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Cancer: Prostate Message Board


Cancer: Prostate Board Index


Hello IADT3,

Thanks again for your informative and helpful replies!! Your generosity in helping others shines through in your messages.

If you don't mind, I have some follow-ups after reading your reply:

1) You wrote,

" My impression has been that unimproved MRI that is not multiparametric and without an endorectal coil is not so good".

"My laymans' impression is that your father has no cancer, but the results to date do not rule out any stage of cancer, though they do make it even less likely."

My father had the 1.5 T MRI without an endorectal coil. Do you think a 1.5 T MRI without an endorectal coil does not have the resolution and accuracy to detect metastatic and lymp node involvement? If yes, does it make sense to get a mp-MRI right away? That way, we will know all the details like lymph node involvement, metastasis, suspicious areas, PI-Rads score etc. I would like to know if there is a test that can confirm lymph node involvement andr metastatis at this moment?

2) As mentioned in my previous message, a TURP biospy was taken on Wednesday and we will get the report in 5 days. Antibiotics have been given for my father for his bacterial infection. He will probably be discharged tomorrow. The Urologist will mostly see my father in a month and test PSA again. Since the grade of cancer is unknown at this time and the random 12 core TURP biopsy are commonly found to miss high grade prostate cancers, if we wait for a month to repeat PSA again, will that be too late as the high grade cancer could have spread beyond the prostate?


3)Is it okay to wait for the bacterial infection to clear and then do a PSA? That way, if PSA is elevated again, a mp-MRI along with fusion biopsy (in a nearby city) would describe the proper grade of the cancer. If PSA is decreasing after a month, we can hold off on the mp-MRI and repeat PSA again monthly. Does this sound reasonable?


4) I did read that low PSA (less than 2.5) cancers tend to be aggressive. My father's PSA has always been in the range of 0.522- 0.79 until Oct 2016 when it was last measured. Since it shot up to 11.22 in 1.5 years, could this be such a case? Do the low PSA cancers stay low throughout or the PSA's increase as the cancer starts to spread? My father's 21 fold increase in his otherwise low PSA values over a period of 1.5 years does concern me a lot.

5)You wrote, " However, with a prostate volume of 15 at a point 3 ˝ years later in October 2016, it is clear that that six months doubling time does NOT represent all cancer, perhaps not representing any cancer. Do you see why this is so?"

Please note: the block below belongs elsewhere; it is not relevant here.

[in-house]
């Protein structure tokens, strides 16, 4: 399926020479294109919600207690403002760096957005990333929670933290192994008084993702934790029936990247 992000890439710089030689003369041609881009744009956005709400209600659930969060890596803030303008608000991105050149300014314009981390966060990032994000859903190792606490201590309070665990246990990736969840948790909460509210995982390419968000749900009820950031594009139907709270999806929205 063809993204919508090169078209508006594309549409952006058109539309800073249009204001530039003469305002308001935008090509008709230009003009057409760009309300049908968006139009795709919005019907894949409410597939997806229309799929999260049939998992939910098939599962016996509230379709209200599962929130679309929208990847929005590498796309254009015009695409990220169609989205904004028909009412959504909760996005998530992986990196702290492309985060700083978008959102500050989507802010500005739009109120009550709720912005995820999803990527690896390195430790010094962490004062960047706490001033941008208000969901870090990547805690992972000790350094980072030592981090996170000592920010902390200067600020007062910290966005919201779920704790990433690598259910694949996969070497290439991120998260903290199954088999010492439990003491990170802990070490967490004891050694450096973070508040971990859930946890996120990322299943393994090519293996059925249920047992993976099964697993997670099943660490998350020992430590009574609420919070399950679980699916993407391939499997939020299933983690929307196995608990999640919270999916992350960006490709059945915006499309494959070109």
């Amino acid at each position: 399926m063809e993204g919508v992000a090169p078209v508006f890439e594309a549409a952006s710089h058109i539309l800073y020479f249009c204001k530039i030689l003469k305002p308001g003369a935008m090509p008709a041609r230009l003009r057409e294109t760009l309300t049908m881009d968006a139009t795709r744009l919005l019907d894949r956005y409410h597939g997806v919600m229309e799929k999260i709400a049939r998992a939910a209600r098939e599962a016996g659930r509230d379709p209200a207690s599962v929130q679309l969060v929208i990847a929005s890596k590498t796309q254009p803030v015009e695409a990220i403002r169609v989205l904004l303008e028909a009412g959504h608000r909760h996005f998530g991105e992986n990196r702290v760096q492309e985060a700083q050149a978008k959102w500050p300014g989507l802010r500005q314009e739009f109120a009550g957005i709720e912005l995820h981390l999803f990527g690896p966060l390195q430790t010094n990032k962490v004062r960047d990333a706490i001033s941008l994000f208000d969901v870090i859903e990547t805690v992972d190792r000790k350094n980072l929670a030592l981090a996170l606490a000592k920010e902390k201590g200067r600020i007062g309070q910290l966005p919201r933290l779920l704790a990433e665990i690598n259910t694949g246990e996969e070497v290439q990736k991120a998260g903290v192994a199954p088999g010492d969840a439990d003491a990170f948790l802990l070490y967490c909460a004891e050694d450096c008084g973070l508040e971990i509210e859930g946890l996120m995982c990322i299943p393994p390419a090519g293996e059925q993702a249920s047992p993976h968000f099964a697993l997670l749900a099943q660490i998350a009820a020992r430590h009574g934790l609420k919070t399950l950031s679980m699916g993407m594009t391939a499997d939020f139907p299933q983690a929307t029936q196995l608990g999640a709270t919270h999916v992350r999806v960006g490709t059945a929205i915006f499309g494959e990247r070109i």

By this, do you mean that if the doubling time was consistent throughout the 3.5 years, my father's prostate volume would have been around 200 ml? Since it was not the case, there is a chance that the doubling from 5 ml in October 2012 to 10 ml in April 2013 could also not be a cancer? Also, please note that all the prostate volumes from Oct 2012 and beyond are from the Ultrasounds of Abdomen and Kindey. My father's Urologist never did a DRE for the last 10+ years. NOTE: I will know my father's prostate volume in the 1.5 T MRI tomorrow. I will update.



Thank you,
Zent
Hi again Zent,

I am responding to post #9 and will look at #10 later; briefly re #10, that hypoechoic (meaning low echo return of the MRI imaging signal) finding could be prostate cancer but could be something else. The recommendation to biopsy is reasonable based on that finding, which overrides the idea of waiting that I wrote about in response to post #9.

I’ll do my best to answer your questions in order.

Regarding the MRI concerns you have in the first paragraph, I do think a 1.5 T conventional MRI could miss cancer that has spread. In general, such MRI is not a great tool for that but is more used for the prostate itself, as I understand it. The traditional tools to assess distant spread beyond the immediate area of the prostate are conventional CT scans for lymph nodes and technetium based bone scans, but neither are usually used for cases that seem to be low-risk as the results for such cases are almost always negative. Your father has not been diagnosed with prostate cancer yet, and my own impression is that he does not have it. There are tests that are excellent for spread – quite superior to the older scans - in the soft tissue (including lymph nodes but also elsewhere) and bones, but they are expensive and would not be used at this pre-diagnosis stage. If your dad is diagnosed, these scans would be helpful.

Regarding question 2), please keep in mind that your father probably does not have cancer. If he does, and if it is high grade with an elevated PSA due to that and not to infection, the biopsy is more likely to find it because there will be more of it. In the context of likely infection, my own feeling is that it is reasonable to wait for the repeat PSA value as an important clue about what is happening. Of course that is easy for me to say from a distance, and I empathize with your situation as you try to come to grips with the possibilities.

Regarding 3), yes, I think it is reasonable. In the unlikely event the PSA result were to suggest the possibility of cancer rather than infection, then that mpMRI and fusion biopsy would be a good way to go. As you wrote, a favorable result would be a good basis for just monitoring with periodic PSAs.